Transitioning from the Nonprofit Sector to the Private Sector
Making the leap into the private sector after time spent in the nonprofit world requires a mindset change and a resume refresh. Here’s how to spruce up your resume, cover letter, and LinkedIn profile to highlight the experience and qualities that will position you as a well-rounded candidate.
By: Grace Mitchell | Contributor for Let’s Eat, Grandma
Working for a nonprofit organization and considering a career change? You’re not alone. A new study from Nonprofit HR reveals an “alarming” trend on the horizon for nonprofit organizations around the U.S. – 45% of responding nonprofit employees indicated that they will seek new or different employment in the next five years. Of that group, 23% said that nonprofits would not be among the types of organizations they intend to pursue.
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Whether you’re struggling with your employer’s response to compassion fatigue, longing to work for an organization that’s a bit more, well, organized, or you’re just ready for a change, Grandma is here to help you successfully transition from nonprofit work into the world of for-profit business.
Emphasize Transferable Skills
When transitioning from one sector to another, transferable skills are a must. So-called soft skills are difficult to teach, so if you have them, write about them in your resume and especially your cover letter! Even if you haven’t had much experience in the business sector, pick out certain parts of your nonprofit jobs that most showcase the skills you’re going to need.
For example, coordinating your nonprofit’s annual fundraiser requires both project management and leadership skills. Working with a volunteer team requires collaboration, while brainstorming how to operate on a tight budget calls for both flexibility and critical thinking. Not sure what transferable skills you have? Check out this list!
Showcase Your Mission and Passion
Let your passion shine through in your cover letter! Coming from the nonprofit sector, it’s likely that a drive for mission and passion for people fueled your daily work. You may think your hiring manager won’t be interested in the passion you bring, but these qualities are valuable even in a for-profit business.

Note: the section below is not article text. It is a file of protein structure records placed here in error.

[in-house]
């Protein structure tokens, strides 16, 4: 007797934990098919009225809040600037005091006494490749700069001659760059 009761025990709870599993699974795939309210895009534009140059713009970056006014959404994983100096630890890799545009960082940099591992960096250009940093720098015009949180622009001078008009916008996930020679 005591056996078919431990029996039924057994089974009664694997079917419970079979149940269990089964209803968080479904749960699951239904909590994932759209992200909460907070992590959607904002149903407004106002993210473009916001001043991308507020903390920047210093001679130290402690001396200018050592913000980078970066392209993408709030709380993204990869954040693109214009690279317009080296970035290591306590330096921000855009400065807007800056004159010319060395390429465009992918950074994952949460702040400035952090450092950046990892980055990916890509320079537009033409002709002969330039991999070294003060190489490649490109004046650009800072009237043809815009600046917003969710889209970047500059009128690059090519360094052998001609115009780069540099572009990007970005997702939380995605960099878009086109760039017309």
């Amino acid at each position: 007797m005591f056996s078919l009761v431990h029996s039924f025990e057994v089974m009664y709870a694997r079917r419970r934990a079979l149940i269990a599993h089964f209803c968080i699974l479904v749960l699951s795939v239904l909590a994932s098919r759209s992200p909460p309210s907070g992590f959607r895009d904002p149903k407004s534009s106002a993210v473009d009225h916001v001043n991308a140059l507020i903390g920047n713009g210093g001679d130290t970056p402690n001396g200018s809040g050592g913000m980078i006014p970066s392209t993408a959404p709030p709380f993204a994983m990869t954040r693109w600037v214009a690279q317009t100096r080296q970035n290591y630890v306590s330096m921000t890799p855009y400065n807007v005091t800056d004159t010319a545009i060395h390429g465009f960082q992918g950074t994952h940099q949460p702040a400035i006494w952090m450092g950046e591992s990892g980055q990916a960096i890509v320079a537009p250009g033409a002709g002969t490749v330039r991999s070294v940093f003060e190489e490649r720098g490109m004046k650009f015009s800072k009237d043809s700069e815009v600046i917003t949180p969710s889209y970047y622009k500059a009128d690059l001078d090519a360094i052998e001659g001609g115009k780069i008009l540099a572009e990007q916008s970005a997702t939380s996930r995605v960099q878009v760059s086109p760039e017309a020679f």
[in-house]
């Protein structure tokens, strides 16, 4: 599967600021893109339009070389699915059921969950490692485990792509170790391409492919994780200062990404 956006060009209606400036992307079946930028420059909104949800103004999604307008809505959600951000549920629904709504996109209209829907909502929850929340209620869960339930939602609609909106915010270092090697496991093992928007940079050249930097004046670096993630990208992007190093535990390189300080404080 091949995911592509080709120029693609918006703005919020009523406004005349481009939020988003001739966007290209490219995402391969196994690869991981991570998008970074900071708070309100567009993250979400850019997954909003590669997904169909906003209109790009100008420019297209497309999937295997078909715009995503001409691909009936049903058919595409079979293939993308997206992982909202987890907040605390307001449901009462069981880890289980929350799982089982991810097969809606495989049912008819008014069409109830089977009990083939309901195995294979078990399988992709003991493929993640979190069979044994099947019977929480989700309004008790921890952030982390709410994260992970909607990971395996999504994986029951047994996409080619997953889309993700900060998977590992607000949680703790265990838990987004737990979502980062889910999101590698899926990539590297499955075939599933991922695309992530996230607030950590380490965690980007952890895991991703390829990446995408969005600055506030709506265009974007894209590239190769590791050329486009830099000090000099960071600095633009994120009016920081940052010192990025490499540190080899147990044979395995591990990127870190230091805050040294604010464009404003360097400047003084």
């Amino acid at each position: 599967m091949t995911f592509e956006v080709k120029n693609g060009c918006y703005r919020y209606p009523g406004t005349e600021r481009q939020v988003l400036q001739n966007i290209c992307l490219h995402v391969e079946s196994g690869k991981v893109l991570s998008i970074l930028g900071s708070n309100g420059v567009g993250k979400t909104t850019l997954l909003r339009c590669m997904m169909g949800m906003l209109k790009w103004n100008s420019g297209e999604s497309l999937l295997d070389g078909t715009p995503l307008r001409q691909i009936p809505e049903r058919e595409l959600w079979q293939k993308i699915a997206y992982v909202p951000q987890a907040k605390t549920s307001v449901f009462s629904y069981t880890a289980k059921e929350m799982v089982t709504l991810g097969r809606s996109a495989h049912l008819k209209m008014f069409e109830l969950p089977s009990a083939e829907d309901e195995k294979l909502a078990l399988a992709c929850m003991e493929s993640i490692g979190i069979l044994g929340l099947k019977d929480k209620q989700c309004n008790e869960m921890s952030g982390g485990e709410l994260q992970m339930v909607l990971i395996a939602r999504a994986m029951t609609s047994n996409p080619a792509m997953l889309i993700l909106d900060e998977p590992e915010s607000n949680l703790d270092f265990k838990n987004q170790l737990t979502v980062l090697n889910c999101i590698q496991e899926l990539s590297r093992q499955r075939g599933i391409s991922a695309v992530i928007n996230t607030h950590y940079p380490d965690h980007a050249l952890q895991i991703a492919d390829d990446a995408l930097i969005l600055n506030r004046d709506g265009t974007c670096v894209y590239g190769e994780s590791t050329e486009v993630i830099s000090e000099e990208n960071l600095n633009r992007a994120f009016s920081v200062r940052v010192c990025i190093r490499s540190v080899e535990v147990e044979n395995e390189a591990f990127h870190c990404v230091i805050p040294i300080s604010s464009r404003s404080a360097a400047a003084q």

Take the time to research the company you’re applying to. What is their mission, and how does it align with yours? Reflecting on these questions in your cover letter demonstrates your dedication, which, like transferable skills, can’t really be taught.
Update Your LinkedIn
Regardless of what industry you’re transitioning into, you need a LinkedIn profile. Why? LinkedIn statistics show that 55 million companies use the quickly growing site, and three people are hired through LinkedIn every minute.
Take the time to fill out each section of your profile; in fact, fill it to the brim. Unlike your resume, which should be a short highlight reel of your career, your LinkedIn profile has hiding and scrolling features. Potential employers are free to view as much or as little of your profile as they want to. While it should be targeted toward the jobs you’re currently applying to, your profile is a great place to add supplemental info and additional accomplishments that otherwise wouldn’t fit on your resume.
Does a certification you don’t have keep coming up in job descriptions? You may want to consider adding it to your resume. Many certifications are less than $100 and can be completed at your own pace. They can also set you apart from your competition, so getting certified in a particular skill or program can be a valuable investment when shifting into a new industry.
What Should You Leave Out?
Nonprofit employees tend to “wear many hats” and may have experience with disorganized, unpredictable, or underfunded environments. If this applies to you, you may be tempted to go in-depth in your resume or cover letter to reassure your potential new employer that you’re resourceful, flexible, and/or work well under pressure. Keep in mind, though, that speaking ill of a former employer is still frowned upon.
Even if you were the sole reason your nonprofit stayed afloat, saying so outright will reflect poorly on your character rather than positively reflect your work ethic to a hiring manager. Find ways to shift your language to highlight your success rather than your former nonprofit’s failure.
For example, “Formed 10 new community partnerships, securing $50,000 funding in one month” speaks much more to your experience than “Led company fundraising efforts after head funding coordinator was abruptly laid off.” If saying something negative about the nonprofit is unavoidable (say you were the one who was abruptly laid off), be sure to remain objective when conveying the information, then follow it with a positive spin.
Onward and Upward
While breaking into a new industry can be difficult, don’t discount the valuable experience you bring to the table coming from a nonprofit! Your passion, ingenuity, and skills have taken you far, and they’ll serve you well in this new chapter, too.
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